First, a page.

Digital Literacy Week launches in Toronto
Digital Literacy Week was launched this Monday at the North York Central Library in Toronto.
The Week celebrates the advancement and impact that technology has on everyday life.
Digital Literacy (DL) Week is geared towards appreciating and celebrating technologies that have reshaped the world.
Technology has altered the ways people learn, work, play, teach, and educate.
Councillor Paul Ainslie of ward 34, Scarborough-Guildwood said, “You really need to be digitally literate to succeed in everyday life and that’s what we’re promoting here and helping people understand, what digital literacy means and how it impacts our daily lives and how you can succeed.”
Digital literacy means exploring technologies in more elaborative, accessible, and interactive learning activities.
Vickery Bowles, City Librarian for Toronto Public Library said, “Well you know in the 20th century the access to information and the pathways to education, they were the great equalizers. But in the 21st century access to technology is just as important. No one can be successful in today’s world without access to technology.”
DL Week is hosted in collaboration with the City of Toronto, Toronto Public Library, and 35 other local organizations including the Toronto District School Board and Toronto Catholic District School Board.
Involved organizations and Toronto Public Library and its branches will have 250 free digital literacy themed events and workshops for all ages.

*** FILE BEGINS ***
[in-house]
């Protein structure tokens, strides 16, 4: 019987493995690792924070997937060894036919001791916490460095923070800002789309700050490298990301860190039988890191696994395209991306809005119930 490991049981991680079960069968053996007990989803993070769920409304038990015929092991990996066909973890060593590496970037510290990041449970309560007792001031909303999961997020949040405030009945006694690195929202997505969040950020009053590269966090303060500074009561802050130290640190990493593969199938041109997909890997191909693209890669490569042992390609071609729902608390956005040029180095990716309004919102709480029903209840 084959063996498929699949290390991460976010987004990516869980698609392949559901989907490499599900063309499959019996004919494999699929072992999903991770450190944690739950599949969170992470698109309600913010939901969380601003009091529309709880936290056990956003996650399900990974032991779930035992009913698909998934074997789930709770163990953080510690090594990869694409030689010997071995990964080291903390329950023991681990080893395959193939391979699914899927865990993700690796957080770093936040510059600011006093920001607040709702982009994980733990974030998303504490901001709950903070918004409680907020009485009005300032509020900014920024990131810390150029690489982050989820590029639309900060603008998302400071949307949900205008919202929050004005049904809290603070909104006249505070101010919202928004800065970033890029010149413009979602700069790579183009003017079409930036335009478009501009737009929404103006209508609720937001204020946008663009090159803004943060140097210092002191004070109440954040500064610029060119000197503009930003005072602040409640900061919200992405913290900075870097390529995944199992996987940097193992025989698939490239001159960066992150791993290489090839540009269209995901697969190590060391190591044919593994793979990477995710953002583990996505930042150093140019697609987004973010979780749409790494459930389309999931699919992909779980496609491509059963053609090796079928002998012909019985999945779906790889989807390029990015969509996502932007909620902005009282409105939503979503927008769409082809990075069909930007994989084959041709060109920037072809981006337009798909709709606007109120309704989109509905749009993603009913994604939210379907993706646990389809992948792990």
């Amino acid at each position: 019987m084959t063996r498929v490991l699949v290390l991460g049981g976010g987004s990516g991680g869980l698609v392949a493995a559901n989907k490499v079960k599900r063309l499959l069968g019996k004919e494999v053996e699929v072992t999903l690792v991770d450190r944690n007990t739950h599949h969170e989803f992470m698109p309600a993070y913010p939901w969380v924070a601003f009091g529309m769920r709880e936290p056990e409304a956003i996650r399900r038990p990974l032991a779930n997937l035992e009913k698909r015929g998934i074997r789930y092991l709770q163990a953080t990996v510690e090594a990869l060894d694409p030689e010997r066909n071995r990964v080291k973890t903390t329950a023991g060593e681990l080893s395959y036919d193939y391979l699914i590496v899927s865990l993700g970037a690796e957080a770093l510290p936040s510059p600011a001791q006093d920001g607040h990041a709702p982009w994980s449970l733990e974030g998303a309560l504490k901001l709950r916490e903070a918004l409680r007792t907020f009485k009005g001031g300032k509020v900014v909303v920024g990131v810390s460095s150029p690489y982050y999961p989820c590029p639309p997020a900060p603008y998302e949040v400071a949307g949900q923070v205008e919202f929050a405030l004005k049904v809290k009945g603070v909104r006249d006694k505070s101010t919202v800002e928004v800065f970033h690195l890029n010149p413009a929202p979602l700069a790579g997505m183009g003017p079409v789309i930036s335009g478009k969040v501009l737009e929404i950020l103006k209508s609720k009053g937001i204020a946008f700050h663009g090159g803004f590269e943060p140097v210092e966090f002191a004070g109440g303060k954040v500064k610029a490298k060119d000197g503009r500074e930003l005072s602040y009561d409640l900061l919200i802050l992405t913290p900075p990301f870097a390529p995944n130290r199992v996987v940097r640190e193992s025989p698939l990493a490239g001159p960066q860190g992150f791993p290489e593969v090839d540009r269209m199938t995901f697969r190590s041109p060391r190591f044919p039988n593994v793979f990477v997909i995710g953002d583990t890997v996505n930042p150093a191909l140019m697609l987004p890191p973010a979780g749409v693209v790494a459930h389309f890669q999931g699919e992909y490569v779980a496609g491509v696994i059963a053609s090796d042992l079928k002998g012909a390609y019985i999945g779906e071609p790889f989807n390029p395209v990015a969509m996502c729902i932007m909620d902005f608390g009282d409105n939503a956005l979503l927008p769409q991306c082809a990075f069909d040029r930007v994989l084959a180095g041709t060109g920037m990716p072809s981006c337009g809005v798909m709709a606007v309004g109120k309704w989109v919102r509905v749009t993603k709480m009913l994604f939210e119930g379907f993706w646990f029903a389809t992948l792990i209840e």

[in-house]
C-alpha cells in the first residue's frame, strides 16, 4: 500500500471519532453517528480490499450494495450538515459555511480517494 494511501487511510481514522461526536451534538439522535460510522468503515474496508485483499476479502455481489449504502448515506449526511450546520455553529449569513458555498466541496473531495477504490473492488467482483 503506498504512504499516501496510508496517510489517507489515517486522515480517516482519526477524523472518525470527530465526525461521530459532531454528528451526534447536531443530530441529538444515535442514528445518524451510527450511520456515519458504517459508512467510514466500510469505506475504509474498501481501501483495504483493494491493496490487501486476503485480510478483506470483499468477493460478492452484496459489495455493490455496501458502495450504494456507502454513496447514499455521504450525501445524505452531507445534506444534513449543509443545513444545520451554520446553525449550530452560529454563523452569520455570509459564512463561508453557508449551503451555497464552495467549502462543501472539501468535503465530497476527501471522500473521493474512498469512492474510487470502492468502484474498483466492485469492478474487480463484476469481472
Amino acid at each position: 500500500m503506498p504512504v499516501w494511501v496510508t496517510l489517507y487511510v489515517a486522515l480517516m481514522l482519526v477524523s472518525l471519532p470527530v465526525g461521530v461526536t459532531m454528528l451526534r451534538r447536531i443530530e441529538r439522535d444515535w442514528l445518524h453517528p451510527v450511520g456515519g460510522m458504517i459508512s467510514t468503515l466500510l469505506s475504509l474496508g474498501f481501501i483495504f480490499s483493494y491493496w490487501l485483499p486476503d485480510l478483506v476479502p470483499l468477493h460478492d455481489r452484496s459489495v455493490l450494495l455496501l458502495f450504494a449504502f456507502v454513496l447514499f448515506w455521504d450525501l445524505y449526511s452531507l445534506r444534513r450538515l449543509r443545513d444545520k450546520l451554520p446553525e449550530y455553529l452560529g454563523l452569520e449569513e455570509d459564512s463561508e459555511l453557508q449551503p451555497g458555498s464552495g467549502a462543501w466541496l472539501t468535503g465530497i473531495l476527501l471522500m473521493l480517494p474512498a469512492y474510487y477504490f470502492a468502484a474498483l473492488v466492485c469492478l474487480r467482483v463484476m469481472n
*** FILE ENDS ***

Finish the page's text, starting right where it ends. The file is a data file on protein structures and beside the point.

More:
The DL week is built on the success of the ‘Digital Literacy Day’, that was celebrated in May 2018.
“It started off last year and was endorsed by city council as Digital Literacy Day. And now we’ve expanded into a week,” Ainslie said.
“We’ve got lots of things going on at the library alone, we’ve got over 130 programs and the city has over 250 programs planned for the Digital Literacy Week,” Bowles said.
The events held across the city will showcase digital and technology programs and services available to Torontonians including libraries and schools.
The week will have curated programs and workshops for all age groups – children, teens and adults.
Bowles said that anyone can come and learn things such as coding, artificial intelligence, virtual reality, robotics and other digital skills.
Companies including Cisco, Trinity Square Video, and BMO showcased their technologies in the mini-tech fair at the launch.
David Plant, Executive Director of Trinity Square Video said, “This is an opportunity for us to showcase some of the work that we’re doing.”
Trinity Square Video showcased virtual reality that was easy to use especially for children. The technologies exhibited during this week will focus on making tech available to children and young-adults.
“You really want to lay that foundation around digital literacy and how important it is to succeed,” Ainslie said. “And the people that seem to learn the easiest and quickest are children in school and that’s where you want to lay that foundation and framework for them to succeed.”
DL week will be hosted across the city from May 27 to June 1.
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